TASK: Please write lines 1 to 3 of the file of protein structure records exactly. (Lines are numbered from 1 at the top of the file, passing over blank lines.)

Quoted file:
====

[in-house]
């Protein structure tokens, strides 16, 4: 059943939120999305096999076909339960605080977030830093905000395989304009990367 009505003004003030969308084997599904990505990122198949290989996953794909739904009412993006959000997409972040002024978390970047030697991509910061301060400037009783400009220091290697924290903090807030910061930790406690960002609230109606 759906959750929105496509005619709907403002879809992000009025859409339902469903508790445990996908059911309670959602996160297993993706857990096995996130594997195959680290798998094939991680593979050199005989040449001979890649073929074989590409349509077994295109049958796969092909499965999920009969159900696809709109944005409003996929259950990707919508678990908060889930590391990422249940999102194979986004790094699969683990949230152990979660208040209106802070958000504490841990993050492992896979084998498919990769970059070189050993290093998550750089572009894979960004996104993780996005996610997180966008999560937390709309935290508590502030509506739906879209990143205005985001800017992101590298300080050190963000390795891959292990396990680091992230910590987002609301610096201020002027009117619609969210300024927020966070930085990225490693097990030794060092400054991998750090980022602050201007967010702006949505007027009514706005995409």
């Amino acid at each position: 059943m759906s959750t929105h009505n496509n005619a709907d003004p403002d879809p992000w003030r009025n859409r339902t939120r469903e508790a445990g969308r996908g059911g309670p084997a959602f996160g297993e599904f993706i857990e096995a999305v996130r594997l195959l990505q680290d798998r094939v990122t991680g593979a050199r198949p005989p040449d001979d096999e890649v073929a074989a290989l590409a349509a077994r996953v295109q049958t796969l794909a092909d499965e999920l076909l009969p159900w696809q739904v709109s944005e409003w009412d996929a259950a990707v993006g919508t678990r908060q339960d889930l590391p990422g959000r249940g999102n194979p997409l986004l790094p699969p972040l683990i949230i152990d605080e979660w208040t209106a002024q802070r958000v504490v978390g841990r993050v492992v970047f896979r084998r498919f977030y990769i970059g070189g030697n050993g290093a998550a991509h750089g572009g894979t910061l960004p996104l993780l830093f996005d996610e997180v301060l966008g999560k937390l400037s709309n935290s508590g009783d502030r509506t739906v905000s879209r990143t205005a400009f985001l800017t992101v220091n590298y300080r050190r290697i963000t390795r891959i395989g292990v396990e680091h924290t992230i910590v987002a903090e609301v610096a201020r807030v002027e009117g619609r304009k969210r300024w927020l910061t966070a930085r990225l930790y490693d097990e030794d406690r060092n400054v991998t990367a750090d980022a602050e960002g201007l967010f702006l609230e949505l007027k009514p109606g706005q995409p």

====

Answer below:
[in-house]
């Protein structure tokens, strides 16, 4: 059943939120999305096999076909339960605080977030830093905000395989304009990367 009505003004003030969308084997599904990505990122198949290989996953794909739904009412993006959000997409972040002024978390970047030697991509910061301060400037009783400009220091290697924290903090807030910061930790406690960002609230109606 759906959750929105496509005619709907403002879809992000009025859409339902469903508790445990996908059911309670959602996160297993993706857990096995996130594997195959680290798998094939991680593979050199005989040449001979890649073929074989590409349509077994295109049958796969092909499965999920009969159900696809709109944005409003996929259950990707919508678990908060889930590391990422249940999102194979986004790094699969683990949230152990979660208040209106802070958000504490841990993050492992896979084998498919990769970059070189050993290093998550750089572009894979960004996104993780996005996610997180966008999560937390709309935290508590502030509506739906879209990143205005985001800017992101590298300080050190963000390795891959292990396990680091992230910590987002609301610096201020002027009117619609969210300024927020966070930085990225490693097990030794060092400054991998750090980022602050201007967010702006949505007027009514706005995409």
């Amino acid at each position: 059943m759906s959750t929105h009505n496509n005619a709907d003004p403002d879809p992000w003030r009025n859409r339902t939120r469903e508790a445990g969308r996908g059911g309670p084997a959602f996160g297993e599904f993706i857990e096995a999305v996130r594997l195959l990505q680290d798998r094939v990122t991680g593979a050199r198949p005989p040449d001979d096999e890649v073929a074989a290989l590409a349509a077994r996953v295109q049958t796969l794909a092909d499965e999920l076909l009969p159900w696809q739904v709109s944005e409003w009412d996929a259950a990707v993006g919508t678990r908060q339960d889930l590391p990422g959000r249940g999102n194979p997409l986004l790094p699969p972040l683990i949230i152990d605080e979660w208040t209106a002024q802070r958000v504490v978390g841990r993050v492992v970047f896979r084998r498919f977030y990769i970059g070189g030697n050993g290093a998550a991509h750089g572009g894979t910061l960004p996104l993780l830093f996005d996610e997180v301060l966008g999560k937390l400037s709309n935290s508590g009783d502030r509506t739906v905000s879209r990143t205005a400009f985001l800017t992101v220091n590298y300080r050190r290697i963000t390795r891959i395989g292990v396990e680091h924290t992230i910590v987002a903090e609301v610096a201020r807030v002027e009117g619609r304009k969210r300024w927020l910061t966070a930085r990225l930790y490693d097990e030794d406690r060092n400054v991998t990367a750090d980022a602050e960002g201007l967010f702006l609230e949505l007027k009514p109606g706005q995409p």